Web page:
Strep Throat

  • Medical Author:
    John Mersch, MD, FAAP

    Dr. Mersch received his Bachelor of Arts degree from the University of California, San Diego, and prior to entering the University Of Southern California School Of Medicine, was a graduate student (attaining PhD candidate status) in Experimental Pathology at USC. He attended internship and residency at Children's Hospital Los Angeles.

  • Medical Editor: Steven Doerr, MD
    Steven Doerr, MD

    Steven Doerr, MD

    Steven Doerr, MD, is a U.S. board-certified Emergency Medicine Physician. Dr. Doerr received his undergraduate degree in Spanish from the University of Colorado at Boulder. He graduated with his Medical Degree from the University Of Colorado Health Sciences Center in Denver, Colorado in 1998 and completed his residency training in Emergency Medicine from Denver Health Medical Center in Denver, Colorado in 2002, where he also served as Chief Resident.

Quick GuideCommon Sore Throat vs. Strep Throat

Common Sore Throat vs. Strep Throat

What are the signs and symptoms of strep throat?

Signs of strep throat infection include:

  • Redness of the soft palate, uvula (the "punching bag" structure hanging from the back of the soft palate) and tonsils. Commonly the tonsils may have a bumpy character to their surface - somewhat like a golfball.
  • A purulent discharge on the tonsils (exudate)
  • Petechiae (1-2 mm bright red "dots" which represent ruptured capillaries) scattered on the soft palate. The presence of these "white spots" is often associated with bad breath (halitosis).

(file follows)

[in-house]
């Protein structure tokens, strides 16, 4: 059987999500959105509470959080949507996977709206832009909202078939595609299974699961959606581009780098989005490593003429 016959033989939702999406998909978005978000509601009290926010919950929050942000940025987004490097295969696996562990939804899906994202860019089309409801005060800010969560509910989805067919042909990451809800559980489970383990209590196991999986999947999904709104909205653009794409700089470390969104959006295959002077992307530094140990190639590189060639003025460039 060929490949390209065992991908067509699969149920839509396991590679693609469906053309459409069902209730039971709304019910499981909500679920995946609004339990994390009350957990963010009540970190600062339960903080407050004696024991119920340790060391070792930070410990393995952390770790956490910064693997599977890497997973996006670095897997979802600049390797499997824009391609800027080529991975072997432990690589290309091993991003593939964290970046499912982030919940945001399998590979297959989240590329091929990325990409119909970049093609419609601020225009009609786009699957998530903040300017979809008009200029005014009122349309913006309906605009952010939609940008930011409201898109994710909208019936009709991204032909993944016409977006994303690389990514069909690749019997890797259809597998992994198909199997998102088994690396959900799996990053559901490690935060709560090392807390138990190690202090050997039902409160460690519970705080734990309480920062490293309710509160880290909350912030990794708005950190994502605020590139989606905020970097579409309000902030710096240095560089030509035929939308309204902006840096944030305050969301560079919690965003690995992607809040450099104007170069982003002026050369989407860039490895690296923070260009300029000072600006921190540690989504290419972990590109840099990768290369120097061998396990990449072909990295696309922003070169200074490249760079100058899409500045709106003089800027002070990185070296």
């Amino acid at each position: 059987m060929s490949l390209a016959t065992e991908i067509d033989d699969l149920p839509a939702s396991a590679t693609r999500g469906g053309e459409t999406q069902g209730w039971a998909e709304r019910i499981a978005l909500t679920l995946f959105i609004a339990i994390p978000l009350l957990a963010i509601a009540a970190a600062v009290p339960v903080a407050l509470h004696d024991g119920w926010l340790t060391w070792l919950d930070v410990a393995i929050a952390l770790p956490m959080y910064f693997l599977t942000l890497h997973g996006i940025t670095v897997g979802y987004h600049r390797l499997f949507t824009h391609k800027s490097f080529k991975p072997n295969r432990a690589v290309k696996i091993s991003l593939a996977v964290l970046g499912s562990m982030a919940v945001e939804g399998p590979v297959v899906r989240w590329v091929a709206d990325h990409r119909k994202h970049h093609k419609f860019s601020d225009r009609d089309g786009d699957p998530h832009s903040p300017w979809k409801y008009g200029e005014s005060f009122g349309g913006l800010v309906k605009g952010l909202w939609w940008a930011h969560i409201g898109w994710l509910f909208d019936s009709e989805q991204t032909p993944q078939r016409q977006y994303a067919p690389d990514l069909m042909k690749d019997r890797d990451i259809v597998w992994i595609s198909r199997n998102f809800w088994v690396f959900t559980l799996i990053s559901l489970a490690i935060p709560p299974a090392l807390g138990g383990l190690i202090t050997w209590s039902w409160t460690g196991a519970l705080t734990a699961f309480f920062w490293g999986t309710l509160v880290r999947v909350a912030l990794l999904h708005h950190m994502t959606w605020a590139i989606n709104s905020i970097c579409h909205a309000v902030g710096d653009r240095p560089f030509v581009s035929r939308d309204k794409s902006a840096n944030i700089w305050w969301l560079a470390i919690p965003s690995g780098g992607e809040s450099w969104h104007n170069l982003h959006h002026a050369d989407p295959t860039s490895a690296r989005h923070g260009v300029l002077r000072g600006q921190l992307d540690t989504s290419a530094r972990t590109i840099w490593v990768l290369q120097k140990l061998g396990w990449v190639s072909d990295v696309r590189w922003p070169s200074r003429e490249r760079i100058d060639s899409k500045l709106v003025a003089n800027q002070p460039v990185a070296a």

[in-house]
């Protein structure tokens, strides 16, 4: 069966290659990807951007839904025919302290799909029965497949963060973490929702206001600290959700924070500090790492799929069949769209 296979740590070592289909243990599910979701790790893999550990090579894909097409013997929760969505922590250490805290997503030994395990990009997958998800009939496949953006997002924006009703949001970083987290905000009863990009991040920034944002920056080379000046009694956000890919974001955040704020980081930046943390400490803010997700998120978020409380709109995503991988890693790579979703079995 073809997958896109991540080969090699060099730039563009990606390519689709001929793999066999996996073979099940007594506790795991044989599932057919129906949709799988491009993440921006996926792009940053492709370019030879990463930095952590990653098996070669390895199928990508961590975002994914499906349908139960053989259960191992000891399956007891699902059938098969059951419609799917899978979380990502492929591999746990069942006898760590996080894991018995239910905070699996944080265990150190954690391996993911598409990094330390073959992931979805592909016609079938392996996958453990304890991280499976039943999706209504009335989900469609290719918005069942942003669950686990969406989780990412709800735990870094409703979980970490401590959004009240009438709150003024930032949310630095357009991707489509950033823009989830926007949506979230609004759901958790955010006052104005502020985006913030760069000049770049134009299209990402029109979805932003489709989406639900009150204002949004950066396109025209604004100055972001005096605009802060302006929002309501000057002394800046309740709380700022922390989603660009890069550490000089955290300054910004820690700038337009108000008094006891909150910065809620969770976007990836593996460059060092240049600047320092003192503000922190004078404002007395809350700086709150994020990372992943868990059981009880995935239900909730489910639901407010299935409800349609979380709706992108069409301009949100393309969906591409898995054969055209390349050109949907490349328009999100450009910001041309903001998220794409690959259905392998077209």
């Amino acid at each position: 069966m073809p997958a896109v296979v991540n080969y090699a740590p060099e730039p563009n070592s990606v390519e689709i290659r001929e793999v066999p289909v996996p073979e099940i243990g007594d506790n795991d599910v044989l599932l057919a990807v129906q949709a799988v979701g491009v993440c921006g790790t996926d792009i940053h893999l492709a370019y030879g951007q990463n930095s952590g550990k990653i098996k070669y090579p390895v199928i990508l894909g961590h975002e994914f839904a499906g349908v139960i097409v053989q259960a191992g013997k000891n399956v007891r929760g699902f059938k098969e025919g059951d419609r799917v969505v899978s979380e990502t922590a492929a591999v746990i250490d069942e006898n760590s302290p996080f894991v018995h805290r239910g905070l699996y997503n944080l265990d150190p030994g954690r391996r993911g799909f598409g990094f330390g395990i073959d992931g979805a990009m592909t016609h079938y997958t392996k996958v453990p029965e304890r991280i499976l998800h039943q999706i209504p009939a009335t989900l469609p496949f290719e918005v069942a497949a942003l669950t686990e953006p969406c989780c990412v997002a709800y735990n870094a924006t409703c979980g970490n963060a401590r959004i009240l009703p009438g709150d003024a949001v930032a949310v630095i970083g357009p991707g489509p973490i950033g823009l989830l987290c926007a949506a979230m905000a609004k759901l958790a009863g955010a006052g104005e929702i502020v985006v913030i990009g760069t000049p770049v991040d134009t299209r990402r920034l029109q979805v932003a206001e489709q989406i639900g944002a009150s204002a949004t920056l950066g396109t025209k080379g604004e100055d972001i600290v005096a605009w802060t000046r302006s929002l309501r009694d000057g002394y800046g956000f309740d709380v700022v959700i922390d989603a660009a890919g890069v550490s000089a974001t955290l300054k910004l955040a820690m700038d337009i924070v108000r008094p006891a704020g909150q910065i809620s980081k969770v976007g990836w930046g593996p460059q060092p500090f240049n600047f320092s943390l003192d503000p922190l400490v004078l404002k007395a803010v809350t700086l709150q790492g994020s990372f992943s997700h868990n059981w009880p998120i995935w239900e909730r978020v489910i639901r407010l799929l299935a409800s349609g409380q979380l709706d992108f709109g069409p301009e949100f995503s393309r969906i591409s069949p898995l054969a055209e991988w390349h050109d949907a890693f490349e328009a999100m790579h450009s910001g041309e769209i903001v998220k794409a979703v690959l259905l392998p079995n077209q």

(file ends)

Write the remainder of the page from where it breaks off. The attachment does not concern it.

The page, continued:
• Enlarged and tender neck lymph nodes (also known as lymph glands), and occasionally
  • A diffuse rash over the torso and groin region. The classic description of this rash is that of "goose bumps on a moderate sunburn."

The presence of a strep infection and this specific rash is termed scarlet fever. Such a diagnosis does not imply a more severe GAS infection or imply any change in prognosis or management. The rash is not contagious. It is important to note that while most patients with strep throat will experience these signs and symptoms, not all will necessarily be present in each individual. Continue Reading

Reviewed on 4/20/2015
References
REFERENCES:

American Academy of Pediatrics Red Book. Group A Streptococcal Infections. 2012: 668.

CDC.gov. Is it Strep Throat?

Pichichero, Michael. Group A Beta-hemolytic Streptococcal Infections. Pediatrics in Review. 1998; 19: 291-302.

Wald, Ellen. Antibiotic Treatment of Pharyngitis. Pediatrics in Review. 2001; 22: 255.

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